The Week Ahead: Figures due from Lloyds, Barclays, RBS, BT and BP
- Credit: PA
The return to health of the UK’s state-aided banks, Lloyds and RBS, will be tested this week, alongside other blue-chip results from BT and BP.
Royal Bank of Scotland’s quarterly figures on Friday will be dominated by attention on the outcome of a Government-commissioned report into whether the bank’s “bad” assets should be hived off.
The study by investment bank Rothschild has advised Chancellor George Osborne on the merits and pitfalls of separating operations such as Ulster Bank and £40billion of non-core loans in order to accelerate the privatisation of the remaining “good” parts.
Any such move could also result in the accelerated sale of its American retail bank Citizens, valued at around £8bn.
According to UBS, the 80% state-owned bank is expected to report flat profits of £1.1bn from core operations in the three months to the end of September, helped by Britain’s recovering economy.
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Despite progress on repairing its balance sheet, Investec analyst Ian Gordon warned RBS is still battling a “dangerous cocktail of legal, political and regulatory obstacles”.
However, fears over a damaging carve-up have largely been offset by optimism over more non-core asset sales, including its agreement to sell more than 300 surplus branches to investors including the Church of England.
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Taxpayer-backed Lloyds Banking Group and rival Barclays will both update the City on their third quarter performance amid a period of upheaval for both businesses.
The trading update for Lloyds on Tuesday will be the first since the Treasury began the process of returning its stake in the bank to the private sector, selling a 6% chunk for £3.2bn to institutional investors last month. Official figures showed profit on the sale provided a half-billion pound boost to the public accounts.
The Lloyds group, which also includes Halifax Bank of Scotland (HBOS), swung out of the red with half-year profits of £2.1bn earlier this year.
It had to be rescued by the Government during the financial crisis after swallowing up troubled HBOS and later took a multi-billion pound hit from the scandal of payment protection insurance (PPI) mis-selling.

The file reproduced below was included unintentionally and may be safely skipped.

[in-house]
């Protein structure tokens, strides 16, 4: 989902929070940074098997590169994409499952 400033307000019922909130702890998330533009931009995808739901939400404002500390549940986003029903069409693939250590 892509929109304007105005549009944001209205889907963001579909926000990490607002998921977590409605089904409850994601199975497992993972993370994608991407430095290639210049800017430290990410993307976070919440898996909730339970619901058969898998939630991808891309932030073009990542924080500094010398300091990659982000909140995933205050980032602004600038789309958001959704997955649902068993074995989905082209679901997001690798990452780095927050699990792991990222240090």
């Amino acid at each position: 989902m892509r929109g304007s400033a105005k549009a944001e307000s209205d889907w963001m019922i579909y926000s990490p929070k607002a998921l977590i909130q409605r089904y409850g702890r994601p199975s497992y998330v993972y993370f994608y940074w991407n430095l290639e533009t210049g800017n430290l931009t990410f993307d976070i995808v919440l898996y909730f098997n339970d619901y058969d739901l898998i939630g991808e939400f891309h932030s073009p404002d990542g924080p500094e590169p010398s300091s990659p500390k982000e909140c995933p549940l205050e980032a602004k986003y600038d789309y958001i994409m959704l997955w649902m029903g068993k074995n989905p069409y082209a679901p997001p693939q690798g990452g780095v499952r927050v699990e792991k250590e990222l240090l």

But Lloyds, now 33% state-owned, looks to be returning to health as it continues to dispose of non-core assets including Australian insurance and corporate lending businesses.
It has also spun off more than 600 branches under the revived TSB brand, with plans to float the business on the stock market next year.
Credit Suisse analysts expect third quarter pre-tax profits of £793m, with £300m of restructuring charges and £300m in provisions for customer redress following PPI and other mis-selling claims. Last year Lloyds recorded a £144m pre-tax loss for the period.
Meanwhile Barclays, which reports on Wednesday, received strong support earlier this month for a £5.8bn rights issue offered as part of a plan to meet the City regulator’s demand that it plug a £12.8bn hole in its finances.
The issue saw 95% of shares taken up, with the remainder offered in the wider market by underwriters.
Hargreaves Lansdown analyst Keith Bowman said Barclays was likely to suffer from uncertainty over US financial policy that has hit other banks with significant investment arms, though better conditions for its retail bank could offset this.
BT unveils second quarter results on Thursday amid concerns that it has overestimated the size of the market for its TV sports channels as it vies with BSkyB over Premier League football coverage.
BT has paid £738m for the rights to show 38 top-flight football games a season for three years. It said earlier this year that it expected earnings in the second quarter to the end of September to take a £100m hit as it starts to recognise programme content costs.
But BSkyB has shrugged off the competition, announcing earlier this month that record numbers tuned in to the start of the football season, with an average audience of 1.55m compared with 1.29m last year.
BT’s sports TV offering is bundled in free for broadband customers, while the addition of a large chunk of Virgin Media subscribers took the total equipped to watch the channels to three million by the middle of August.
On average, City experts are pencilling in a 0.8% drop in overall revenues for the quarter to £4.44bn and adjusted profit before tax to fall 9% to £555m.
Oil giant BP posts third quarter figures on Tuesday in the wake of a legal victory for the group to limit compensation payouts for the 2010 Gulf of Mexico oil spill.
A US federal appeals court said the terms of a compensation agreement struck with BP last year should be reviewed to help stem bogus or inflated claims for damage by businesses from the disaster, when an explosion on its Deepwater Horizon oil platform killed 11 men and sparked the worst spill in US history.
Third quarter figures are expected to show profits coming under pressure, with analysts expecting a 37% plunge year-on-year to 3.17bn dollars (£2bn). The group is up against tough comparisons after seeing profits boosted by sharply higher refining margins a year earlier.
However, the quarterly profit result will mark an improvement on the 2.7bn dollars (£1.7bn) recorded the previous three months thanks in part to an 8% rise in oil prices.